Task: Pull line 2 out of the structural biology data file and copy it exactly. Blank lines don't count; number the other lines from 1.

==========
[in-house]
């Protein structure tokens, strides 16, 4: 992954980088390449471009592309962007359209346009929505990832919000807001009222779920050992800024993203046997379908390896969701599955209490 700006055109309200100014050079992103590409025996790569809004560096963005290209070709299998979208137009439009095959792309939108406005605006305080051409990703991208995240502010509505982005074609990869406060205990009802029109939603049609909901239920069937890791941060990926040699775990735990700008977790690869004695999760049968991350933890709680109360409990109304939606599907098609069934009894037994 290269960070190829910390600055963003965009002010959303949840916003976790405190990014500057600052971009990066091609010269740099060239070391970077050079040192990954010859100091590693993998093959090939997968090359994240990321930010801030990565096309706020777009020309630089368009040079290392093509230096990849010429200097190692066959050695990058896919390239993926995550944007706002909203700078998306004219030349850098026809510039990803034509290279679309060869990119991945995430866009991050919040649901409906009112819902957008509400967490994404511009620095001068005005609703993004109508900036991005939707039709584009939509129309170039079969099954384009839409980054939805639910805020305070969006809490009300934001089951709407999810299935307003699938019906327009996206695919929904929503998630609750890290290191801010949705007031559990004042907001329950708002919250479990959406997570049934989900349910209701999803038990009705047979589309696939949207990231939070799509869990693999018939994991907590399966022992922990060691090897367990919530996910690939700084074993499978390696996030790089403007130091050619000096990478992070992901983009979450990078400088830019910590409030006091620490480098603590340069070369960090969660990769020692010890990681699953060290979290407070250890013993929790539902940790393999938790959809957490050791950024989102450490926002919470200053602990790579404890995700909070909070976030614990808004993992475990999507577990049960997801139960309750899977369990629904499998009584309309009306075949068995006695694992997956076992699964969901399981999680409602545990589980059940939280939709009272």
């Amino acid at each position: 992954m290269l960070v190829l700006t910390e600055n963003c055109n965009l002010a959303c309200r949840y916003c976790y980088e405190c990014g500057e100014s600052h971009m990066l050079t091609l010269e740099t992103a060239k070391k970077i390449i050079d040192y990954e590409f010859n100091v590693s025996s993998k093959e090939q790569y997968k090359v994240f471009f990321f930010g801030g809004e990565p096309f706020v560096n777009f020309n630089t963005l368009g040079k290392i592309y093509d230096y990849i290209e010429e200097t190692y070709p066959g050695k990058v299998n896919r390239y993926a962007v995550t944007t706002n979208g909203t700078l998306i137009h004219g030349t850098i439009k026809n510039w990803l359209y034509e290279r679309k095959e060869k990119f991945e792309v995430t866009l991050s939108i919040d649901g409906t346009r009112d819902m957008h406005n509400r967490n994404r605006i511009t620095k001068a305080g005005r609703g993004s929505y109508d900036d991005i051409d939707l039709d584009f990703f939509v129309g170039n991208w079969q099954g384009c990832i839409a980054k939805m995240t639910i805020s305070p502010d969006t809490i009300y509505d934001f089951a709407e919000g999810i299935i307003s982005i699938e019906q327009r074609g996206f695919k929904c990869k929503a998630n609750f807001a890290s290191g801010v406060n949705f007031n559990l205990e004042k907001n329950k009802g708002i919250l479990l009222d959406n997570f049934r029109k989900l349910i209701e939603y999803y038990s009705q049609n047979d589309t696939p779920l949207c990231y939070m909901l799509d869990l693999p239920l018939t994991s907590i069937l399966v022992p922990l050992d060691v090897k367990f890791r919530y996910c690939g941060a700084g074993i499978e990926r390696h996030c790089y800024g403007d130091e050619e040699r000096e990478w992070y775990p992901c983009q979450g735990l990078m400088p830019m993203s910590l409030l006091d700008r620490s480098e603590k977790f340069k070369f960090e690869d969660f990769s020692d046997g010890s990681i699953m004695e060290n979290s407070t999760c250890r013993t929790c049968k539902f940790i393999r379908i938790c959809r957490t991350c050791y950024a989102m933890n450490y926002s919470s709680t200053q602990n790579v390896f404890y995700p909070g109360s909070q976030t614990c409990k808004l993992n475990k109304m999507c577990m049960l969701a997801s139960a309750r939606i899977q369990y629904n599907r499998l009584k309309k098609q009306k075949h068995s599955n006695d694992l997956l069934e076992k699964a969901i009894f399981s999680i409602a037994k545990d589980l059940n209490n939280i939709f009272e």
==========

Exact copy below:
């Protein structure tokens, strides 16, 4: 992954980088390449471009592309962007359209346009929505990832919000807001009222779920050992800024993203046997379908390896969701599955209490 700006055109309200100014050079992103590409025996790569809004560096963005290209070709299998979208137009439009095959792309939108406005605006305080051409990703991208995240502010509505982005074609990869406060205990009802029109939603049609909901239920069937890791941060990926040699775990735990700008977790690869004695999760049968991350933890709680109360409990109304939606599907098609069934009894037994 290269960070190829910390600055963003965009002010959303949840916003976790405190990014500057600052971009990066091609010269740099060239070391970077050079040192990954010859100091590693993998093959090939997968090359994240990321930010801030990565096309706020777009020309630089368009040079290392093509230096990849010429200097190692066959050695990058896919390239993926995550944007706002909203700078998306004219030349850098026809510039990803034509290279679309060869990119991945995430866009991050919040649901409906009112819902957008509400967490994404511009620095001068005005609703993004109508900036991005939707039709584009939509129309170039079969099954384009839409980054939805639910805020305070969006809490009300934001089951709407999810299935307003699938019906327009996206695919929904929503998630609750890290290191801010949705007031559990004042907001329950708002919250479990959406997570049934989900349910209701999803038990009705047979589309696939949207990231939070799509869990693999018939994991907590399966022992922990060691090897367990919530996910690939700084074993499978390696996030790089403007130091050619000096990478992070992901983009979450990078400088830019910590409030006091620490480098603590340069070369960090969660990769020692010890990681699953060290979290407070250890013993929790539902940790393999938790959809957490050791950024989102450490926002919470200053602990790579404890995700909070909070976030614990808004993992475990999507577990049960997801139960309750899977369990629904499998009584309309009306075949068995006695694992997956076992699964969901399981999680409602545990589980059940939280939709009272």